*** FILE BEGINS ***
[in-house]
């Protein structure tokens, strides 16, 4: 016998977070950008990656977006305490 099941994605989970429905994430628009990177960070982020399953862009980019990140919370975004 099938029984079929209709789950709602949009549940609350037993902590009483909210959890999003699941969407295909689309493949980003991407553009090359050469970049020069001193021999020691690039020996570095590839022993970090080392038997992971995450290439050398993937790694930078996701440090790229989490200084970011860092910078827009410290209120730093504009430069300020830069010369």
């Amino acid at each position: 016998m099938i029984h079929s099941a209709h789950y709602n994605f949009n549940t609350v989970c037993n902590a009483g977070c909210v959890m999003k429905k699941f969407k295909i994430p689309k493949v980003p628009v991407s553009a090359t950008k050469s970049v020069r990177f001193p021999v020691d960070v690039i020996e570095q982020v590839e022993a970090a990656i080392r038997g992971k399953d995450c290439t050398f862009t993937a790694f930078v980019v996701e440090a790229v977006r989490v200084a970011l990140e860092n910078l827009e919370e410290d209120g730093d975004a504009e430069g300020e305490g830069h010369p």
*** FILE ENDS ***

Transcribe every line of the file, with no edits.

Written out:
[in-house]
């Protein structure tokens, strides 16, 4: 016998977070950008990656977006305490 099941994605989970429905994430628009990177960070982020399953862009980019990140919370975004 099938029984079929209709789950709602949009549940609350037993902590009483909210959890999003699941969407295909689309493949980003991407553009090359050469970049020069001193021999020691690039020996570095590839022993970090080392038997992971995450290439050398993937790694930078996701440090790229989490200084970011860092910078827009410290209120730093504009430069300020830069010369």
């Amino acid at each position: 016998m099938i029984h079929s099941a209709h789950y709602n994605f949009n549940t609350v989970c037993n902590a009483g977070c909210v959890m999003k429905k699941f969407k295909i994430p689309k493949v980003p628009v991407s553009a090359t950008k050469s970049v020069r990177f001193p021999v020691d960070v690039i020996e570095q982020v590839e022993a970090a990656i080392r038997g992971k399953d995450c290439t050398f862009t993937a790694f930078v980019v996701e440090a790229v977006r989490v200084a970011l990140e860092n910078l827009e919370e410290d209120g730093d975004a504009e430069g300020e305490g830069h010369p």